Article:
Unfortunately, in 1988, when Yvonne Castillo was in her Biology class, she was escorted into the office of St. Gerard High School where she waited in silence. Seconds seemed more like hours for her, uncertain as to why she had been pulled out of her class without a moment's notice. Finally, her school counselor informed her that her father was in an accident, and they had no word on his condition. Tears began to fill Yvonne’s eyes and her heart sank into the pit of her stomach. She could do little else but pray to God that her father had been spared, that he had somehow managed to pull through. Perhaps some higher power was indeed watching over Dulces on that fateful day. While he had not managed to escape from the collision of the two trains without injury, he had survived. Not only had he survived, but he had managed to save the only other life on that train before the explosion. If this sounds like something out of Hollywood blockbuster, I can assure you that the scars are quite real, and that there was not an immediate happy ending to this catastrophe. Some nights Oralia awoke with a start when her husband thrashed and cried out in his bed, forced to relive that hapless day, night after night.

For years, it seemed as though there was no escape from the terrors which haunted his mind. PTSD was a relatively new concept in the psychiatric world. In fact, it had only just been recognized in 1980 in the DSM-III (Diagnostic and Statistical Manual of Mental Disorders). The man who once had a sparkle in his eye and a spring in his step no longer wished to smile. Then the death of his father in 1991 also hit him hard. Indeed, the greatest tragedy of all, he said to me, was that his father could not see the land that he had bought just two years before in Floresville, Texas—a plot that he jokingly called the Ponderosa. After all of the hardships he had been through, the silver lining had always been that he would one day show his father the house and land which he owned. Dulces’ eyes watered as he held the picture of his father in his hands, but he said that over time his regret faded, knowing full well that his father had been proud of him long before then. “He was strict, but firm,” said he, still tracing over the cracks of the old photograph he had been given after the passing of his father.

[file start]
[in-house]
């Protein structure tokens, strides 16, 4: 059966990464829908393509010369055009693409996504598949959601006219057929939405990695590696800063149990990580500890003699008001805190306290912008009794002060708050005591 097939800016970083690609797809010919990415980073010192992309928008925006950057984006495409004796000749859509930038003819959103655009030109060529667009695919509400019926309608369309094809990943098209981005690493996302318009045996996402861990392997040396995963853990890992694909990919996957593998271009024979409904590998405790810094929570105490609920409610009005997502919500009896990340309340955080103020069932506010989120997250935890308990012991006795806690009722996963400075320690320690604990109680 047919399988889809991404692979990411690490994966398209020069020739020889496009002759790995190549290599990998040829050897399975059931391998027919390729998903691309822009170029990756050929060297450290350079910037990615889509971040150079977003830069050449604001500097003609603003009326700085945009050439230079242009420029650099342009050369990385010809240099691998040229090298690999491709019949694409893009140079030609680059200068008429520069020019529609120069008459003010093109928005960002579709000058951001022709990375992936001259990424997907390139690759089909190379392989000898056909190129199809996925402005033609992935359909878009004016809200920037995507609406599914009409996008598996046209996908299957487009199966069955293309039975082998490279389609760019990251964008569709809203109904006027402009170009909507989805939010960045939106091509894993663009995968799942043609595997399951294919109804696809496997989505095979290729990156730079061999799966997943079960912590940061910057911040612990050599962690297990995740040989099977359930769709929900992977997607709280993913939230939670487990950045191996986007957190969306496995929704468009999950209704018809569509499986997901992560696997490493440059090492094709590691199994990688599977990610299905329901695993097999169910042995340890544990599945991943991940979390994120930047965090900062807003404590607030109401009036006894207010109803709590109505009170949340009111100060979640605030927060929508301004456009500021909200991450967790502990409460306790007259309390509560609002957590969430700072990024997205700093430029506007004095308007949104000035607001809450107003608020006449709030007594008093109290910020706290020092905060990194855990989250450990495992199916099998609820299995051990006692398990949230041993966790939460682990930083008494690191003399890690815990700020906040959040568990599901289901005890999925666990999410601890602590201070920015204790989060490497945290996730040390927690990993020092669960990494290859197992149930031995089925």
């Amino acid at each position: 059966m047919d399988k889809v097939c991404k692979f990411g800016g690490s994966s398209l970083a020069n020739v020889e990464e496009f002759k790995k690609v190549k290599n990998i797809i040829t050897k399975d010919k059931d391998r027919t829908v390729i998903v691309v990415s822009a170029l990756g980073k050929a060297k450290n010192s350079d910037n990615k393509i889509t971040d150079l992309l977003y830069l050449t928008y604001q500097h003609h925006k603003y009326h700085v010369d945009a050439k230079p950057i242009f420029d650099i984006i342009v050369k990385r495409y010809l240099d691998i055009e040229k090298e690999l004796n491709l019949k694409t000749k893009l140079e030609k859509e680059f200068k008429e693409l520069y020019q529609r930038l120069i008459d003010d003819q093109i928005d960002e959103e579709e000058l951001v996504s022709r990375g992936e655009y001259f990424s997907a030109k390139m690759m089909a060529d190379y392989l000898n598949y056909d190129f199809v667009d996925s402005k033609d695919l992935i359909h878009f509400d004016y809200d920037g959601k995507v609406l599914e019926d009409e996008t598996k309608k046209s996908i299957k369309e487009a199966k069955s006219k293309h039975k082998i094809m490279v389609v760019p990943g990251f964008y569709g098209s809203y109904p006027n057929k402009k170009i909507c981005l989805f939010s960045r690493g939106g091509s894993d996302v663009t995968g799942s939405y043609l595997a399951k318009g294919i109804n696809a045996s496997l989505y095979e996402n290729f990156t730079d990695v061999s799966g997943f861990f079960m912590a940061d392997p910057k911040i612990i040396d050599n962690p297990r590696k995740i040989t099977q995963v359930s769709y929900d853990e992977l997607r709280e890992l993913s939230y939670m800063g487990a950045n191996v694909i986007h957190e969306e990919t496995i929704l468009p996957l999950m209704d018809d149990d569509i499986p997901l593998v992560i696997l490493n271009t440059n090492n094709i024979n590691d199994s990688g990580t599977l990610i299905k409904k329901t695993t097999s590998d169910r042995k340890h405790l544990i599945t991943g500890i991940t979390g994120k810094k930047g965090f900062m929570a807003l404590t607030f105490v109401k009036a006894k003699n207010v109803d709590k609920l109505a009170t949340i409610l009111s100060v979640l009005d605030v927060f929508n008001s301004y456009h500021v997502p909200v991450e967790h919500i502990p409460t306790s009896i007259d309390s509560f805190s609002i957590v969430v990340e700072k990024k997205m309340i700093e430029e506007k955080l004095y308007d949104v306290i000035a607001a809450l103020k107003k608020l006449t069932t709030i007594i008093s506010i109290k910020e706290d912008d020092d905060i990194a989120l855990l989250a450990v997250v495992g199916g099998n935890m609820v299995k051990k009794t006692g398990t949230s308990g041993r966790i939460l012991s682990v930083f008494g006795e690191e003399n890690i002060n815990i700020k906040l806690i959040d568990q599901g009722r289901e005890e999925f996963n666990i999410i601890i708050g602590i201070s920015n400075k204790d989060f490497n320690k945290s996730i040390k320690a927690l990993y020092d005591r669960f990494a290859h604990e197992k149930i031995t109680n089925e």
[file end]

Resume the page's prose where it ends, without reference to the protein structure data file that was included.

While Dulces was unable to show his father the house and the land that he bought, he came to see that he had been blessed to show his granddaughter, Madeline Alyssa Ochoa (born 1994), the land where they now spend almost every 4th of July and summer enjoying the patio that he had built on the plot of land and fishing in the pond. In fact, his granddaughter is the author of this colorful piece. I now attend St. Mary’s University in San Antonio, Texas and a Psychology/Public History major. My PawPaw, Dulce Nombre Rubio Castillo taught me the same valuable lessons that his father taught him. One must work hard in order to achieve anything in this world, but there’s nothing wrong with stopping to smell the roses along the way. The photographs that my PawPaw has allowed me to share were both taken in the town of Palomas in Chihuahua Mexico by his aunt, Lola Castillo. The date is located on the back of the photograph of Dulces’ father, Carmen Castillo, but there was not one written on the back of his Uncle’s photograph with his cousins around the man. If you were to ask me to pick a single quote that describes my grandfather, I would choose the lines written by the playwright who inspired Dulces’ love for theater arts in high school. “Be not afraid of greatness. Some are born great, some achieve greatness, and others have greatness thrust upon them.”